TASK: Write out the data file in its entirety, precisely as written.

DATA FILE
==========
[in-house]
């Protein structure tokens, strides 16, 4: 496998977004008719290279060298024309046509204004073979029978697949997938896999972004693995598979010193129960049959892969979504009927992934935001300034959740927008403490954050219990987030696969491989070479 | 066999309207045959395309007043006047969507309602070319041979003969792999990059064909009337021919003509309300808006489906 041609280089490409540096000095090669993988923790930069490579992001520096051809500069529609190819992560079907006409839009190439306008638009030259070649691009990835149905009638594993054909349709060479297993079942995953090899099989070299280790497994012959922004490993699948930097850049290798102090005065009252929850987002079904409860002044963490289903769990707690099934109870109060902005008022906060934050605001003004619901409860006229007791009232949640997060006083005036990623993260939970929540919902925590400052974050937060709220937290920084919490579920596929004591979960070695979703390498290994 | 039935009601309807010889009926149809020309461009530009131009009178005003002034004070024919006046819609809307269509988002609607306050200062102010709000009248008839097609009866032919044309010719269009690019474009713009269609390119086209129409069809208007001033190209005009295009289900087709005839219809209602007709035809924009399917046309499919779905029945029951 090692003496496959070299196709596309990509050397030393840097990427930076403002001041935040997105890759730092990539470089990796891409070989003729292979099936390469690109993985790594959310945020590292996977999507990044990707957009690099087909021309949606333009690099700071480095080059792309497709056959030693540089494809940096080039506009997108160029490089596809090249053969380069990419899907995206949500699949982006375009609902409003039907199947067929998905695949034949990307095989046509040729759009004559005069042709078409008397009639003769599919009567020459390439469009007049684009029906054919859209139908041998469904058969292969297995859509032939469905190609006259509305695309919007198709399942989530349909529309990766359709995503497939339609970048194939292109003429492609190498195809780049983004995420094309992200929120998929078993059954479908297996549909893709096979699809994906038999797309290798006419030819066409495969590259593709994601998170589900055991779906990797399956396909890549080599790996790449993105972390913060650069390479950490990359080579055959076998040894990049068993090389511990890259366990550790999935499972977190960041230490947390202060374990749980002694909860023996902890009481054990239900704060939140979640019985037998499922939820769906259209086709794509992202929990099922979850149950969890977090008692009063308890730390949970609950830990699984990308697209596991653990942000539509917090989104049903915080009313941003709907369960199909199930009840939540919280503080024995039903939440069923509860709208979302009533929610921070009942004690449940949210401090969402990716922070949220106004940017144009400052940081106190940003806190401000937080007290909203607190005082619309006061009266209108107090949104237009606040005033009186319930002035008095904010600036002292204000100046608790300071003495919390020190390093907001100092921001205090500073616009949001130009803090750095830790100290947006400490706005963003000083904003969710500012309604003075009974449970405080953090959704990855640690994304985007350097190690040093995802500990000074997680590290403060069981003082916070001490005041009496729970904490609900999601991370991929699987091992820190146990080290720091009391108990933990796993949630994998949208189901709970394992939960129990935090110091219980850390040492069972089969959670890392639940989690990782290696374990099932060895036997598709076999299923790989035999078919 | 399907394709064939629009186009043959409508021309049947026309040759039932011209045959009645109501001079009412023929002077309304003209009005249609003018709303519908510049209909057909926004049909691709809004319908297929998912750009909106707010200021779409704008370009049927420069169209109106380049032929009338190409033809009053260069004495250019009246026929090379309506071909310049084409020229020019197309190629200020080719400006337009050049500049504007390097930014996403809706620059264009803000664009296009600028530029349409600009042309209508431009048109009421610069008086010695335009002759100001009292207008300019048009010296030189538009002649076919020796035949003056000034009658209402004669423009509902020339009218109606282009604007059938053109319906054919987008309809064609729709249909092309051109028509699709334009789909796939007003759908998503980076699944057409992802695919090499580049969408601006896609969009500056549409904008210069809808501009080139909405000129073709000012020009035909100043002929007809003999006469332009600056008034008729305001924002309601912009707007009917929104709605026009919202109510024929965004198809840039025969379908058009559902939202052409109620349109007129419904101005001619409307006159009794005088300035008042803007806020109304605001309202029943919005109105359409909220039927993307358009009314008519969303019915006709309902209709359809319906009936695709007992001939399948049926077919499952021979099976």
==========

[in-house]
């Protein structure tokens, strides 16, 4: 496998977004008719290279060298024309046509204004073979029978697949997938896999972004693995598979010193129960049959892969979504009927992934935001300034959740927008403490954050219990987030696969491989070479 | 066999309207045959395309007043006047969507309602070319041979003969792999990059064909009337021919003509309300808006489906 041609280089490409540096000095090669993988923790930069490579992001520096051809500069529609190819992560079907006409839009190439306008638009030259070649691009990835149905009638594993054909349709060479297993079942995953090899099989070299280790497994012959922004490993699948930097850049290798102090005065009252929850987002079904409860002044963490289903769990707690099934109870109060902005008022906060934050605001003004619901409860006229007791009232949640997060006083005036990623993260939970929540919902925590400052974050937060709220937290920084919490579920596929004591979960070695979703390498290994 | 039935009601309807010889009926149809020309461009530009131009009178005003002034004070024919006046819609809307269509988002609607306050200062102010709000009248008839097609009866032919044309010719269009690019474009713009269609390119086209129409069809208007001033190209005009295009289900087709005839219809209602007709035809924009399917046309499919779905029945029951 090692003496496959070299196709596309990509050397030393840097990427930076403002001041935040997105890759730092990539470089990796891409070989003729292979099936390469690109993985790594959310945020590292996977999507990044990707957009690099087909021309949606333009690099700071480095080059792309497709056959030693540089494809940096080039506009997108160029490089596809090249053969380069990419899907995206949500699949982006375009609902409003039907199947067929998905695949034949990307095989046509040729759009004559005069042709078409008397009639003769599919009567020459390439469009007049684009029906054919859209139908041998469904058969292969297995859509032939469905190609006259509305695309919007198709399942989530349909529309990766359709995503497939339609970048194939292109003429492609190498195809780049983004995420094309992200929120998929078993059954479908297996549909893709096979699809994906038999797309290798006419030819066409495969590259593709994601998170589900055991779906990797399956396909890549080599790996790449993105972390913060650069390479950490990359080579055959076998040894990049068993090389511990890259366990550790999935499972977190960041230490947390202060374990749980002694909860023996902890009481054990239900704060939140979640019985037998499922939820769906259209086709794509992202929990099922979850149950969890977090008692009063308890730390949970609950830990699984990308697209596991653990942000539509917090989104049903915080009313941003709907369960199909199930009840939540919280503080024995039903939440069923509860709208979302009533929610921070009942004690449940949210401090969402990716922070949220106004940017144009400052940081106190940003806190401000937080007290909203607190005082619309006061009266209108107090949104237009606040005033009186319930002035008095904010600036002292204000100046608790300071003495919390020190390093907001100092921001205090500073616009949001130009803090750095830790100290947006400490706005963003000083904003969710500012309604003075009974449970405080953090959704990855640690994304985007350097190690040093995802500990000074997680590290403060069981003082916070001490005041009496729970904490609900999601991370991929699987091992820190146990080290720091009391108990933990796993949630994998949208189901709970394992939960129990935090110091219980850390040492069972089969959670890392639940989690990782290696374990099932060895036997598709076999299923790989035999078919 | 399907394709064939629009186009043959409508021309049947026309040759039932011209045959009645109501001079009412023929002077309304003209009005249609003018709303519908510049209909057909926004049909691709809004319908297929998912750009909106707010200021779409704008370009049927420069169209109106380049032929009338190409033809009053260069004495250019009246026929090379309506071909310049084409020229020019197309190629200020080719400006337009050049500049504007390097930014996403809706620059264009803000664009296009600028530029349409600009042309209508431009048109009421610069008086010695335009002759100001009292207008300019048009010296030189538009002649076919020796035949003056000034009658209402004669423009509902020339009218109606282009604007059938053109319906054919987008309809064609729709249909092309051109028509699709334009789909796939007003759908998503980076699944057409992802695919090499580049969408601006896609969009500056549409904008210069809808501009080139909405000129073709000012020009035909100043002929007809003999006469332009600056008034008729305001924002309601912009707007009917929104709605026009919202109510024929965004198809840039025969379908058009559902939202052409109620349109007129419904101005001619409307006159009794005088300035008042803007806020109304605001309202029943919005109105359409909220039927993307358009009314008519969303019915006709309902209709359809319906009936695709007992001939399948049926077919499952021979099976």